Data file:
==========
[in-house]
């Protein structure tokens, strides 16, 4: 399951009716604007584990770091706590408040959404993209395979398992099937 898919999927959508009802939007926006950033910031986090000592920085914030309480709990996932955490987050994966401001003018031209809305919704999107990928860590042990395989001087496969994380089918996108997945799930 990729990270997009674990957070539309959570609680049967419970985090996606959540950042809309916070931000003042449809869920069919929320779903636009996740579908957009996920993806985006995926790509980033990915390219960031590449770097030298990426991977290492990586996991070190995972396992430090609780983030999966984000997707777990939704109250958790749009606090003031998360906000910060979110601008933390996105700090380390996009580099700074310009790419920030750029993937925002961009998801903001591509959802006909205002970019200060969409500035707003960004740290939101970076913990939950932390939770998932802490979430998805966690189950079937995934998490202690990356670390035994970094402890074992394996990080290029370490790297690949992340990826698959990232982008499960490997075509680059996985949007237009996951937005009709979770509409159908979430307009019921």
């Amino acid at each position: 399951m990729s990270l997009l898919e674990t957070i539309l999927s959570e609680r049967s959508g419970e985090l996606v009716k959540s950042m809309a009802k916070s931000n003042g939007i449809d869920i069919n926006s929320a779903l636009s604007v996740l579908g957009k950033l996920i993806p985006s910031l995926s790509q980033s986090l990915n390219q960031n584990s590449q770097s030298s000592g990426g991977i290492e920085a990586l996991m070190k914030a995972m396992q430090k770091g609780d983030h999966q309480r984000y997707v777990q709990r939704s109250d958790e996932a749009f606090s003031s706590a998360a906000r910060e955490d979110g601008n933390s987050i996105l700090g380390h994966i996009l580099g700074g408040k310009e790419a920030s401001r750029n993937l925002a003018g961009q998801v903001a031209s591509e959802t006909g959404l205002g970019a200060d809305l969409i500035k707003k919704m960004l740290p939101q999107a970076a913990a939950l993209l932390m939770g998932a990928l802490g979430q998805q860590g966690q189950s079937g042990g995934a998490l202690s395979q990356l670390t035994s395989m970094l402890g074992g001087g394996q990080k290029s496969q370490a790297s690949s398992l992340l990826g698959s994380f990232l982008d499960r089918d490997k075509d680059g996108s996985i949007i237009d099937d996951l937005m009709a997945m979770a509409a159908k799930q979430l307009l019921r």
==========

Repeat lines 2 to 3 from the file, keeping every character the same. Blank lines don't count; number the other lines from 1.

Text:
């Protein structure tokens, strides 16, 4: 399951009716604007584990770091706590408040959404993209395979398992099937 898919999927959508009802939007926006950033910031986090000592920085914030309480709990996932955490987050994966401001003018031209809305919704999107990928860590042990395989001087496969994380089918996108997945799930 990729990270997009674990957070539309959570609680049967419970985090996606959540950042809309916070931000003042449809869920069919929320779903636009996740579908957009996920993806985006995926790509980033990915390219960031590449770097030298990426991977290492990586996991070190995972396992430090609780983030999966984000997707777990939704109250958790749009606090003031998360906000910060979110601008933390996105700090380390996009580099700074310009790419920030750029993937925002961009998801903001591509959802006909205002970019200060969409500035707003960004740290939101970076913990939950932390939770998932802490979430998805966690189950079937995934998490202690990356670390035994970094402890074992394996990080290029370490790297690949992340990826698959990232982008499960490997075509680059996985949007237009996951937005009709979770509409159908979430307009019921």
């Amino acid at each position: 399951m990729s990270l997009l898919e674990t957070i539309l999927s959570e609680r049967s959508g419970e985090l996606v009716k959540s950042m809309a009802k916070s931000n003042g939007i449809d869920i069919n926006s929320a779903l636009s604007v996740l579908g957009k950033l996920i993806p985006s910031l995926s790509q980033s986090l990915n390219q960031n584990s590449q770097s030298s000592g990426g991977i290492e920085a990586l996991m070190k914030a995972m396992q430090k770091g609780d983030h999966q309480r984000y997707v777990q709990r939704s109250d958790e996932a749009f606090s003031s706590a998360a906000r910060e955490d979110g601008n933390s987050i996105l700090g380390h994966i996009l580099g700074g408040k310009e790419a920030s401001r750029n993937l925002a003018g961009q998801v903001a031209s591509e959802t006909g959404l205002g970019a200060d809305l969409i500035k707003k919704m960004l740290p939101q999107a970076a913990a939950l993209l932390m939770g998932a990928l802490g979430q998805q860590g966690q189950s079937g042990g995934a998490l202690s395979q990356l670390t035994s395989m970094l402890g074992g001087g394996q990080k290029s496969q370490a790297s690949s398992l992340l990826g698959s994380f990232l982008d499960r089918d490997k075509d680059g996108s996985i949007i237009d099937d996951l937005m009709a997945m979770a509409a159908k799930q979430l307009l019921r």